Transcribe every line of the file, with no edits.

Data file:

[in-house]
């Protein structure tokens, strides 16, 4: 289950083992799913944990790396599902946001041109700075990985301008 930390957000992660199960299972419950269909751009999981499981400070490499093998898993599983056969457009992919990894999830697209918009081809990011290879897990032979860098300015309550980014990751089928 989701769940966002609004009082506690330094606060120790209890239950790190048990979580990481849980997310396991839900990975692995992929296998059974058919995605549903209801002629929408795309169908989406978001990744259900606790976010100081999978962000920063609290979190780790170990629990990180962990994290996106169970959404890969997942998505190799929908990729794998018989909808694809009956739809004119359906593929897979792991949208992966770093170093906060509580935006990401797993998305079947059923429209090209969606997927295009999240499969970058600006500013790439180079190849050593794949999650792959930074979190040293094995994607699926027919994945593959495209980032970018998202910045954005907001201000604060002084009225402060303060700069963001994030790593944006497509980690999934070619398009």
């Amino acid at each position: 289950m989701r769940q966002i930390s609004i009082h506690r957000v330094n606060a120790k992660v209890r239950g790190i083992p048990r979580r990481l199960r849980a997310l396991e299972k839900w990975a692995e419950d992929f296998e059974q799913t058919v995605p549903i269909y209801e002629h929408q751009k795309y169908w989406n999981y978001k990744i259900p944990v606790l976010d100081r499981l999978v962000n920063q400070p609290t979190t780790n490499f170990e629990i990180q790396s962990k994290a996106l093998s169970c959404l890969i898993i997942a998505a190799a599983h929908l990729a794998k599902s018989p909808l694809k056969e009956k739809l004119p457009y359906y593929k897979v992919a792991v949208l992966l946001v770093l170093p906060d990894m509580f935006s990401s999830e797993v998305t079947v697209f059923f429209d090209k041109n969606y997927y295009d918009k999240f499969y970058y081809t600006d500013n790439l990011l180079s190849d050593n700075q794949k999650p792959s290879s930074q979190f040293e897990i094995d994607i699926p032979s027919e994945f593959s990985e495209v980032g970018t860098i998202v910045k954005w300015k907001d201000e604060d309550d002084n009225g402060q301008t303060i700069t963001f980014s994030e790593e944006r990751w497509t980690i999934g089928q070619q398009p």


[in-house]
């Protein structure tokens, strides 16, 4: 289950083992799913944990790396599902946001041109700075990985301008 930390957000992660199960299972419950269909751009999981499981400070490499093998898993599983056969457009992919990894999830697209918009081809990011290879897990032979860098300015309550980014990751089928 989701769940966002609004009082506690330094606060120790209890239950790190048990979580990481849980997310396991839900990975692995992929296998059974058919995605549903209801002629929408795309169908989406978001990744259900606790976010100081999978962000920063609290979190780790170990629990990180962990994290996106169970959404890969997942998505190799929908990729794998018989909808694809009956739809004119359906593929897979792991949208992966770093170093906060509580935006990401797993998305079947059923429209090209969606997927295009999240499969970058600006500013790439180079190849050593794949999650792959930074979190040293094995994607699926027919994945593959495209980032970018998202910045954005907001201000604060002084009225402060303060700069963001994030790593944006497509980690999934070619398009």
């Amino acid at each position: 289950m989701r769940q966002i930390s609004i009082h506690r957000v330094n606060a120790k992660v209890r239950g790190i083992p048990r979580r990481l199960r849980a997310l396991e299972k839900w990975a692995e419950d992929f296998e059974q799913t058919v995605p549903i269909y209801e002629h929408q751009k795309y169908w989406n999981y978001k990744i259900p944990v606790l976010d100081r499981l999978v962000n920063q400070p609290t979190t780790n490499f170990e629990i990180q790396s962990k994290a996106l093998s169970c959404l890969i898993i997942a998505a190799a599983h929908l990729a794998k599902s018989p909808l694809k056969e009956k739809l004119p457009y359906y593929k897979v992919a792991v949208l992966l946001v770093l170093p906060d990894m509580f935006s990401s999830e797993v998305t079947v697209f059923f429209d090209k041109n969606y997927y295009d918009k999240f499969y970058y081809t600006d500013n790439l990011l180079s190849d050593n700075q794949k999650p792959s290879s930074q979190f040293e897990i094995d994607i699926p032979s027919e994945f593959s990985e495209v980032g970018t860098i998202v910045k954005w300015k907001d201000e604060d309550d002084n009225g402060q301008t303060i700069t963001f980014s994030e790593e944006r990751w497509t980690i999934g089928q070619q398009p």